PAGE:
In addition to clinical treatments, there are other means of dealing with motor difficulties. One place to start is with health professionals: speech pathologists, physical therapists, and occupational therapists. Speech pathologists help with the mechanics of eating and drinking, as well as the loudness and articulation of speech. They can provide strategies for improving communication within the family and can also begin discussions about the use of a feeding tube, in the event that such a step becomes necessary. Exercise can be a very positive means of therapy, with physical, psychological, and emotional benefits. Physical therapists develop specialized exercise programs, usually to improve stretching and range of motion. They also advise people with HD about the use of walkers and wheelchairs. (For more information on exercise and HD, click here). Occupational therapists find ways to help people compensate for their inability to perform daily tasks, like eating and dressing. Often this involves adjusting the surrounding environment to better suit the needs of the individual with HD. Even small changes can make him or her feel more comfortable and capable, and thereby make his or her symptoms less problematic in daily life. (For suggestions on environmental adjustments, click here).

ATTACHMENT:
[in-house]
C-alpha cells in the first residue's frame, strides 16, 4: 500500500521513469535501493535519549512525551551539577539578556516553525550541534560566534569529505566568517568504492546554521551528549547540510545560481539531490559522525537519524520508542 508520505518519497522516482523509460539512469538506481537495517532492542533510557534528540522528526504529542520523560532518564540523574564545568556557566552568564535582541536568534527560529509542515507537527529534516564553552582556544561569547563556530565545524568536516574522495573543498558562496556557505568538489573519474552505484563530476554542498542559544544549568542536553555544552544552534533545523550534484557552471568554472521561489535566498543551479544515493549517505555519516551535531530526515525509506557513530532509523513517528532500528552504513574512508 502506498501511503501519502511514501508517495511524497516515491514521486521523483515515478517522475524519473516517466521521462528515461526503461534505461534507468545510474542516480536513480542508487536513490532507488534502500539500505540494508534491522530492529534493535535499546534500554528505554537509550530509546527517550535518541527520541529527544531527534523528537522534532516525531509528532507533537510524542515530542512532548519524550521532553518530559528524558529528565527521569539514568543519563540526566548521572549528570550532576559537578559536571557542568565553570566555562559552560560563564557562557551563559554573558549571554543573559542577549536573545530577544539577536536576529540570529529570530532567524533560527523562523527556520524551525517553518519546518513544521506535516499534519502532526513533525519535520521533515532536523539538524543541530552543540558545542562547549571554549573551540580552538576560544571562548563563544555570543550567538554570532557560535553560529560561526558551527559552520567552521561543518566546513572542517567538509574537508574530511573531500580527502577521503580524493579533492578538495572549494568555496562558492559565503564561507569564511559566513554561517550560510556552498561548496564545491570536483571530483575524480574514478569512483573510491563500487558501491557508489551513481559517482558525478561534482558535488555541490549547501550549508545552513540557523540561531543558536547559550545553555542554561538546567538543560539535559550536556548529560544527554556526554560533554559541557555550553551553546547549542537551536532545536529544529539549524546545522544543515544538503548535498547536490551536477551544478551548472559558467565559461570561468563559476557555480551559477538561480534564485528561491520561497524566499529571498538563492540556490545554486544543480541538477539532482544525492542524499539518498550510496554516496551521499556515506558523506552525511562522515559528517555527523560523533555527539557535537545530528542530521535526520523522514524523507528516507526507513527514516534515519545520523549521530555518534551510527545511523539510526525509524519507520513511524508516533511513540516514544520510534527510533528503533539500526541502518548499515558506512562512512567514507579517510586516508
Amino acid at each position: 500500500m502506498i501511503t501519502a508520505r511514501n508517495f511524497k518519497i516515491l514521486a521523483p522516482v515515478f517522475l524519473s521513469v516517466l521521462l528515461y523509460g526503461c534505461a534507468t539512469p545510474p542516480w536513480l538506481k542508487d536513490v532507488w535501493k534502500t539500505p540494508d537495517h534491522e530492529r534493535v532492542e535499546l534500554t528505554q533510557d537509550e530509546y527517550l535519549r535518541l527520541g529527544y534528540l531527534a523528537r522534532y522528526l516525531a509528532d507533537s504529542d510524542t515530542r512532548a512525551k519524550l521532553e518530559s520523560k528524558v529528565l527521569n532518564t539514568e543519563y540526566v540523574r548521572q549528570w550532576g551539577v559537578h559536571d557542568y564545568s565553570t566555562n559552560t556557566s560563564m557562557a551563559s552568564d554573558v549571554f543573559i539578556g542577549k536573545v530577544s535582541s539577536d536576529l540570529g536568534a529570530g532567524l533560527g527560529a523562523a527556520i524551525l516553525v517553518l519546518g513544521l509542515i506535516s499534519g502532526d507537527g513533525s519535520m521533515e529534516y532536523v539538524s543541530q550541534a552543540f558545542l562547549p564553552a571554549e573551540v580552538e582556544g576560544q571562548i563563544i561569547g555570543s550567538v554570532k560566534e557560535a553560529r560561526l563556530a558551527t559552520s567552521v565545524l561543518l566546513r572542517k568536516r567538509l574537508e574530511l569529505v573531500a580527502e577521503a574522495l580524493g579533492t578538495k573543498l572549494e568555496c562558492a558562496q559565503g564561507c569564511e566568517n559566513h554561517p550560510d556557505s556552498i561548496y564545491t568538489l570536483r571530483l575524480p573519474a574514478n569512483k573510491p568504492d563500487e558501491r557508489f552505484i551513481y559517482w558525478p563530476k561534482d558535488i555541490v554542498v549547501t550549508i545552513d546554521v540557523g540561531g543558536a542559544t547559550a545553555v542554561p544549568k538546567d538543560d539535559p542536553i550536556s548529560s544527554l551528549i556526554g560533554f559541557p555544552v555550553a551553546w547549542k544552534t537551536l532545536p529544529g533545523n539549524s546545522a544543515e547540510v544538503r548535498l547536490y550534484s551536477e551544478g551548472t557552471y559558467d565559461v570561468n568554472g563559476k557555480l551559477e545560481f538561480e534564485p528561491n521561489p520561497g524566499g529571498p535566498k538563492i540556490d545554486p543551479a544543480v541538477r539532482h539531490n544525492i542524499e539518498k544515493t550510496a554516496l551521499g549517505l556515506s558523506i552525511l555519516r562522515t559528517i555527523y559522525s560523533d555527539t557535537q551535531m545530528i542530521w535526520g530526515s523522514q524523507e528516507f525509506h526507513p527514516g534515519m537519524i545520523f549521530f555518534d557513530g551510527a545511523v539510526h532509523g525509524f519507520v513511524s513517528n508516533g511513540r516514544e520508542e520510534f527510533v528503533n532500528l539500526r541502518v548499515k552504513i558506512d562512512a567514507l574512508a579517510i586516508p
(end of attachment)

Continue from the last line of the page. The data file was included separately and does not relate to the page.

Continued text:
Motor symptoms can also be managed through lifestyle adjustments. Exercise, as previously mentioned, diet, and stress all affect overall health, and may contribute to the severity of symptoms. You should always consult your doctor before making any changes to your normal routine, but by clicking here, you can learn more about lifestyle adjustments that could potentially have positive effects.
What causes motor symptoms?^